The weekend followed the plan of St. Ignatius’ Spiritual Exercises, with meditations on the life of Christ, conferences on prayer, discernment and making a personal spiritual plan, as well as a viewing of The Passion of the Christ to illustrate the meditation on Christ’s Passion and Death.  This was followed by adoration of the Blessed Sacrament on Saturday night and a moment to experience the Sacred Heart of Christ in silent prayer. 

Fr. Stephen remarked, “It was great to see these young men and women so hungry for God and willing to give him some of their time. Doing a silent weekend retreat is not easy but everyone was so happy afterwards. Confession and Mass, along with some personal accompaniment, go a long way in a person’s life.” 

After ending the retreat by renewing their baptismal promises, the students had a time to share about their experience during the retreat.  Words such as “joy”, “renewal”, “light” and “peace” came up repeatedly. “We hope that this can become an annual event,” said Jeannine. “It has been a blessing to see these young people grow in their relationship with Our Lord this weekend, and I can’t wait to see the next step for each of them.” 

For more information on the NYC Holy Week Mission 2019 (High School and College tracks), and future retreats for young adults:

Young Adults Seek Christ in New York City  Read More »

Legionaries Renew Priesthood Together

Seven Legionary priests who took part in a two-month course of priestly renewal this summer in Mexico discuss their experience.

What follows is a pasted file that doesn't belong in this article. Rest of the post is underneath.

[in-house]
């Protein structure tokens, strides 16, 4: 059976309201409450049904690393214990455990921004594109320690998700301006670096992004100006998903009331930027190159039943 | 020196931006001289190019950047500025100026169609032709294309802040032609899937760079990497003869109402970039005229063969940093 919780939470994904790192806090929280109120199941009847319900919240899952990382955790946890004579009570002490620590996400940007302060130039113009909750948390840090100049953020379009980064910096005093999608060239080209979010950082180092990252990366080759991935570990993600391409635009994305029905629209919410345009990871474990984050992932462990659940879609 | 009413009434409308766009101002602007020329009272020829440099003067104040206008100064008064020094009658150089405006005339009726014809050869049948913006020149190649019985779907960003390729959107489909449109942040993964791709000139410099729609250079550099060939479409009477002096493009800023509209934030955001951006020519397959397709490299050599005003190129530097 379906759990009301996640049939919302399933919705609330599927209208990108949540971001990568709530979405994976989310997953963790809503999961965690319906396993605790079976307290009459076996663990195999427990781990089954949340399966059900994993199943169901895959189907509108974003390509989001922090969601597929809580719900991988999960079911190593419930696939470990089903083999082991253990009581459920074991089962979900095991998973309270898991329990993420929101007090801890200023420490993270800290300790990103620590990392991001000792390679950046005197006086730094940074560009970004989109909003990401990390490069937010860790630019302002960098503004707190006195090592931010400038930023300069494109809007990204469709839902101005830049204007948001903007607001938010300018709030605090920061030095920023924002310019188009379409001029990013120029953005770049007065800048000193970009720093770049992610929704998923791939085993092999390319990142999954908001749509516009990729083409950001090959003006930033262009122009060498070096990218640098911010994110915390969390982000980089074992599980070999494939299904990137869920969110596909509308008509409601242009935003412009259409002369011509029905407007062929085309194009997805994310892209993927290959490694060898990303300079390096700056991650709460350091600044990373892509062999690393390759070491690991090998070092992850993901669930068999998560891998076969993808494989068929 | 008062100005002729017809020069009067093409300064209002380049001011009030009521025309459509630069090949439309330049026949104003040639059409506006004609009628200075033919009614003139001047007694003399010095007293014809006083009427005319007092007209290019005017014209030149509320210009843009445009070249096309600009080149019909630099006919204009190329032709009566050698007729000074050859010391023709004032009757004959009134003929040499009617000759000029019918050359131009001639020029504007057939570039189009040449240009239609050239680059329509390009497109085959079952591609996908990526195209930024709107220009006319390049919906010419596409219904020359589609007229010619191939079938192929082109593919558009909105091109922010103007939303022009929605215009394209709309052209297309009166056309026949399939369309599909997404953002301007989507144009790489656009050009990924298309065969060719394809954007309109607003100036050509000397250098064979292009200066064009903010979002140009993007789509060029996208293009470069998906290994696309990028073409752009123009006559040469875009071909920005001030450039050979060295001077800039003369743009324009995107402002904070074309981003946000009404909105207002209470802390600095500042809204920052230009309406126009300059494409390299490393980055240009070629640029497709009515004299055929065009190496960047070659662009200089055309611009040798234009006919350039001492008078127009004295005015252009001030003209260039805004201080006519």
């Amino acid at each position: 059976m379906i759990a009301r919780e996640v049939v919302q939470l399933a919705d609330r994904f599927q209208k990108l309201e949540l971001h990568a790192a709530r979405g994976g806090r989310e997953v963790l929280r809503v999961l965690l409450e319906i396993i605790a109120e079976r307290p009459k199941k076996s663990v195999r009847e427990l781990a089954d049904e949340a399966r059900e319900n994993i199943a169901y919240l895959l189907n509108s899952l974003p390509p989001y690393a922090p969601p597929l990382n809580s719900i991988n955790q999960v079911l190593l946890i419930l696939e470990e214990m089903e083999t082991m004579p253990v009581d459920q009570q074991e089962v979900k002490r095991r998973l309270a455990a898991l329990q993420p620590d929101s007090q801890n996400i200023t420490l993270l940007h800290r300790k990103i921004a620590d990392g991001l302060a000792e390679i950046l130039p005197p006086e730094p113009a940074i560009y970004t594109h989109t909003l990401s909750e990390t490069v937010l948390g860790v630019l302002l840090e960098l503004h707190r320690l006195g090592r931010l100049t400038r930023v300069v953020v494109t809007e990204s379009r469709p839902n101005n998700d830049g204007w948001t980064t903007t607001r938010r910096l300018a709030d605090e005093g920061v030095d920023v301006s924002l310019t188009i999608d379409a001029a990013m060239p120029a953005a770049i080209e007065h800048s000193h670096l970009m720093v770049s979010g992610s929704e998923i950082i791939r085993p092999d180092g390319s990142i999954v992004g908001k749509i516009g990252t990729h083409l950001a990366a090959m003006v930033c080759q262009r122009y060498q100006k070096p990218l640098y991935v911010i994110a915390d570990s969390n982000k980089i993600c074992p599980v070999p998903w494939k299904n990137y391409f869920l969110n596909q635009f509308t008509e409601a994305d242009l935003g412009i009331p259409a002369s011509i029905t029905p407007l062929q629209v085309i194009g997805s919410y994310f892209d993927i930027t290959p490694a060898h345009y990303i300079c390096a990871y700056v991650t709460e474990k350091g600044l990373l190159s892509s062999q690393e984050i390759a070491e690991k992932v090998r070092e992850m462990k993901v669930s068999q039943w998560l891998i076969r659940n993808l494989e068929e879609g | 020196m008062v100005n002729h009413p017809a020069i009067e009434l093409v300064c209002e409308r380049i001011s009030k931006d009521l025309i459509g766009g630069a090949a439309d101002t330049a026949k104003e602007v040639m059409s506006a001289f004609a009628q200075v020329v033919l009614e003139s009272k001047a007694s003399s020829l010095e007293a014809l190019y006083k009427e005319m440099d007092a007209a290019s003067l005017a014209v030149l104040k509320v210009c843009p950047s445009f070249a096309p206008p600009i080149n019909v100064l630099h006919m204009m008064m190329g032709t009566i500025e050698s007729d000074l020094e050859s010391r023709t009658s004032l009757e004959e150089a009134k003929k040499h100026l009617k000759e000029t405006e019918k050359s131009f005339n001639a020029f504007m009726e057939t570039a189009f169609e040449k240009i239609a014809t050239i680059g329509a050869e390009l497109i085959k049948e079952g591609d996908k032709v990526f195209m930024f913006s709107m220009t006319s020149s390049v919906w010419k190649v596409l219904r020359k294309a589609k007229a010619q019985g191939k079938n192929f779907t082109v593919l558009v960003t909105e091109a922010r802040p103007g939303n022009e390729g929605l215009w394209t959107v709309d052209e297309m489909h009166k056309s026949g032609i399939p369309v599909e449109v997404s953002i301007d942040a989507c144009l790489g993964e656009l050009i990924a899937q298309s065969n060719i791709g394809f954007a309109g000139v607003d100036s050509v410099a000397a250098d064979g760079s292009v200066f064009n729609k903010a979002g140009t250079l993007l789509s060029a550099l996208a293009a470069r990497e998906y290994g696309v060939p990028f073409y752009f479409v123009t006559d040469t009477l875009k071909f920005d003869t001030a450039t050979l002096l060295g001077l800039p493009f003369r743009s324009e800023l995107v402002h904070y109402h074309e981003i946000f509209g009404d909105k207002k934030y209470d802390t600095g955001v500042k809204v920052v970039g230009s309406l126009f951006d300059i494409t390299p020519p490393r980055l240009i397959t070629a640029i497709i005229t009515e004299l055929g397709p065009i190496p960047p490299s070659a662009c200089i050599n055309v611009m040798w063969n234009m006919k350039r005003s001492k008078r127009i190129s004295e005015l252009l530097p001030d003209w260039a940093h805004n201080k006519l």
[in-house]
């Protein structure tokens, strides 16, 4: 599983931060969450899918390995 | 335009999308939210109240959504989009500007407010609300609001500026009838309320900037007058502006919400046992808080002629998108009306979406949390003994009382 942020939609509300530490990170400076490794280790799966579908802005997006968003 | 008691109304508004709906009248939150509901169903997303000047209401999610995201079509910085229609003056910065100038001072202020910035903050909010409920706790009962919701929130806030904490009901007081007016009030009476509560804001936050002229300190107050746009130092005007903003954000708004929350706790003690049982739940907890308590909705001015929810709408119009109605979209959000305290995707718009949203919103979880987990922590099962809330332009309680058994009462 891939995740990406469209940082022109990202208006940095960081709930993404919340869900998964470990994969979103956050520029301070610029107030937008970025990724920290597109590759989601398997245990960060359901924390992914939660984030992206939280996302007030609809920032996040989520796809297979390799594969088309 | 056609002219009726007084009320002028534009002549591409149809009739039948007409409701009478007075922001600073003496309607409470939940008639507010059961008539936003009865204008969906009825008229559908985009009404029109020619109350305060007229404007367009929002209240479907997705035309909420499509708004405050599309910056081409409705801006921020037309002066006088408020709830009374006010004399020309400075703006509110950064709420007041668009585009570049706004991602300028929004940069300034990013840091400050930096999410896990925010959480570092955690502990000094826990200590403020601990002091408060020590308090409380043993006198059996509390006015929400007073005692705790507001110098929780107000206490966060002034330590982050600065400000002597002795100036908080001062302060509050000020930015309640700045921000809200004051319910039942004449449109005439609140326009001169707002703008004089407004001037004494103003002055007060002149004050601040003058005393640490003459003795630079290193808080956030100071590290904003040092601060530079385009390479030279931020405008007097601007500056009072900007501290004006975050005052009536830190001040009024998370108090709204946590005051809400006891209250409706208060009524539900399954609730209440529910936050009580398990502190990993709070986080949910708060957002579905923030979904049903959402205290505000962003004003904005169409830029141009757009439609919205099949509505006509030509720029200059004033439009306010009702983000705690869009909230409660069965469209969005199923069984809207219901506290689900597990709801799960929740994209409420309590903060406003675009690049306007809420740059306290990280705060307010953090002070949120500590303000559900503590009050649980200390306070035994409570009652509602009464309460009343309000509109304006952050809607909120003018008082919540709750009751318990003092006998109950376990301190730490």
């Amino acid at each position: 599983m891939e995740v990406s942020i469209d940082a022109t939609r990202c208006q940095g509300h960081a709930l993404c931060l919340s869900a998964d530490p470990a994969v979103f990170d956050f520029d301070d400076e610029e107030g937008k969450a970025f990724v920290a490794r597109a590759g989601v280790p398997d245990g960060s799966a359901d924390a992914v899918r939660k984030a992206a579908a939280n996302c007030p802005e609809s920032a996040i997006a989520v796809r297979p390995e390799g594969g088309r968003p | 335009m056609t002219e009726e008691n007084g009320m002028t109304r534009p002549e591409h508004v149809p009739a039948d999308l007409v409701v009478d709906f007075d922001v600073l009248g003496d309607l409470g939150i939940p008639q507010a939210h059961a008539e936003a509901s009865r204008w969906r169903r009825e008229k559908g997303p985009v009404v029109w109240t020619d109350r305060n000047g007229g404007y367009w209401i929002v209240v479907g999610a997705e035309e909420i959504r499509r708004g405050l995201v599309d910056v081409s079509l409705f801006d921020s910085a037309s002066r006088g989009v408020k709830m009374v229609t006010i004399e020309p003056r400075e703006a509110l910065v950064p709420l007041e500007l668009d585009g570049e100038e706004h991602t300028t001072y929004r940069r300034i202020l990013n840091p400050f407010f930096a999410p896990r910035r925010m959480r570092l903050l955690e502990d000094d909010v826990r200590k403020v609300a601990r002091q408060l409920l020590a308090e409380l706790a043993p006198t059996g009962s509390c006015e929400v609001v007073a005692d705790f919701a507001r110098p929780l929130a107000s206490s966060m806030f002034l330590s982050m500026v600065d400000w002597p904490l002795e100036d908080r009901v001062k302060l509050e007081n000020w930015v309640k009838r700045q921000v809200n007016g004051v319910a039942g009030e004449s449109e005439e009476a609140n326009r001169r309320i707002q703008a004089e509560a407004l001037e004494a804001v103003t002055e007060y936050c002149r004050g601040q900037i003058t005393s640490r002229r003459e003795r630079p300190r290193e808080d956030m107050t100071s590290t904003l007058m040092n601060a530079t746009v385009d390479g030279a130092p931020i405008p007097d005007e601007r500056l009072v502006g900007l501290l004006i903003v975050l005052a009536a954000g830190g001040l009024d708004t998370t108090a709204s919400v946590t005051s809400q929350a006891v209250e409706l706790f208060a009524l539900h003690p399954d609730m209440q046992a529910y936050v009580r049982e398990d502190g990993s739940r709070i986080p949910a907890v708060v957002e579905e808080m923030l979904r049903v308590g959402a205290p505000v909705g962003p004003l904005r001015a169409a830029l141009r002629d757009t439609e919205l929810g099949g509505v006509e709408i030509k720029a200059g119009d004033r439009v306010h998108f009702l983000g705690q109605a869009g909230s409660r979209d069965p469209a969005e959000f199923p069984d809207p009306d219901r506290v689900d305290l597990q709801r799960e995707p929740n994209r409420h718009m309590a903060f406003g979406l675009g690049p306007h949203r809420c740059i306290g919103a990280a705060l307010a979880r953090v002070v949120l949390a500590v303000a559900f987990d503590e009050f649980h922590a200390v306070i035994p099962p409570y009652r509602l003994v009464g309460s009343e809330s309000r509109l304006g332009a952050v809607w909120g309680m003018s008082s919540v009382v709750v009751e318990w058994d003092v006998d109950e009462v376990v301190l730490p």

The course was held June 15–August 15 at CIDEM Amecameca, a Regnum Christi retreat center near Mexico City. Most of the priests who took part have been ordained for about a decade. The course included conferences on the themes of prayer and the interior life, the Legion’s history, and life as a Legionary priest. Fr. Eloy Bedia, LC, who directed the renewal, described it as a time to “be with God in prayer, to encourage fraternal life in common, to regain strength for the apostolate and to renew the religious and priestly legionary identity.” 

Fr Christopher O’Connor, LC, who teaches at the Legion’s novitiate and college of humanities in Cheshire, CT, said “It was a beautiful experience to be together again with many priests I’ve been with before, for a time of prayer, reflection and study and to renew a profound love for Christ. It renews what our life is for: to serve Christ and to serve his people. The fraternity with the others was great.” 

“I really enjoyed the fact that the schedule was simple,” he said, “with time for prayer, time for study, time for sports, but especially extra time to be with Jesus in prayer and reflection. I really enjoyed my time in adoration: many times, we’d have it more than once a day.”